Paul McCartney plans to digitize his collection of artwork, videos and master recordings with the goal of making most of it accessible to the public.
The collection includes some unique items that have not been seen before by the public. For instance, McCartney had cameras follow him while he attended events such as Live Aid, and that footage has not previously been released.
Hewlett-Packard is managing the project and will build the computing infrastructure at the former Beatle's company, McCartney Productions Ltd., to make the works accessible.
HP called McCartney's collection "one of the most comprehensive libraries of any artist." Less than 5 percent of it has been shared, said Dave Shirk, vice president of marketing for HP's enterprise business.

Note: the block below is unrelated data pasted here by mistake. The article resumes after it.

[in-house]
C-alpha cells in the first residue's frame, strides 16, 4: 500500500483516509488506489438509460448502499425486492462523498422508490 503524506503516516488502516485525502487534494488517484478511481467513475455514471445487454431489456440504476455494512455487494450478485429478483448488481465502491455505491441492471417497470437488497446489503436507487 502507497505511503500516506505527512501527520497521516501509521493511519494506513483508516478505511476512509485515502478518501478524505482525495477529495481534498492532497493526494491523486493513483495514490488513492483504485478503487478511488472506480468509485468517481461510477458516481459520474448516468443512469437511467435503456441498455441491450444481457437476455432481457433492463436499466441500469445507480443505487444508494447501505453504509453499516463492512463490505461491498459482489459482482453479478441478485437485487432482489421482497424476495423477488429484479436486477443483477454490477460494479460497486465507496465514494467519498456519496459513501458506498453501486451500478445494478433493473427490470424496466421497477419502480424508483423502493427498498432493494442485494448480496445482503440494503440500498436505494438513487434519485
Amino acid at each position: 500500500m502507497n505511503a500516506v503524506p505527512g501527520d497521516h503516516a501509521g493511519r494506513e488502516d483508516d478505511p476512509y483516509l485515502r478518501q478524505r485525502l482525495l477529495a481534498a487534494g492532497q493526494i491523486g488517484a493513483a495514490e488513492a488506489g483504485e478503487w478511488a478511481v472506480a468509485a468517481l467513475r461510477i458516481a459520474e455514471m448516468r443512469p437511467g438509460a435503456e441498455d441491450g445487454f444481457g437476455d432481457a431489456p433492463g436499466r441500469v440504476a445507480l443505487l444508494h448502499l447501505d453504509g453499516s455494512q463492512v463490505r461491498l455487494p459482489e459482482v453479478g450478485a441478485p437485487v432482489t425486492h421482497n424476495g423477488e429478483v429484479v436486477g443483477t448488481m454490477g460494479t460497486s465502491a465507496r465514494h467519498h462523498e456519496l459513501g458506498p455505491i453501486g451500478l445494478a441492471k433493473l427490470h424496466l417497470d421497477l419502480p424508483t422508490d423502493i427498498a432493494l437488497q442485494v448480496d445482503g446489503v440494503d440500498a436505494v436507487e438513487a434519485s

The content management system will let McCartney decide how much of the collection he ultimately wants to share, Shirk said. Once the content becomes accessible, McCartney will likely end up with a hybrid private-public cloud system that can accommodate spikes in traffic.
HP couldn't say when the project is expected to be completed. Between 30 and 100 people at HP will work on the project, Shirk said.
"We have people fighting on our teams to be part of this project because of the way [McCartney] is getting involved," he said. "He's been steering this, not the guys who work for him."
Depending on the outcome, HP could decide to market a package of products to other artists who want to share their collections, Shirk said.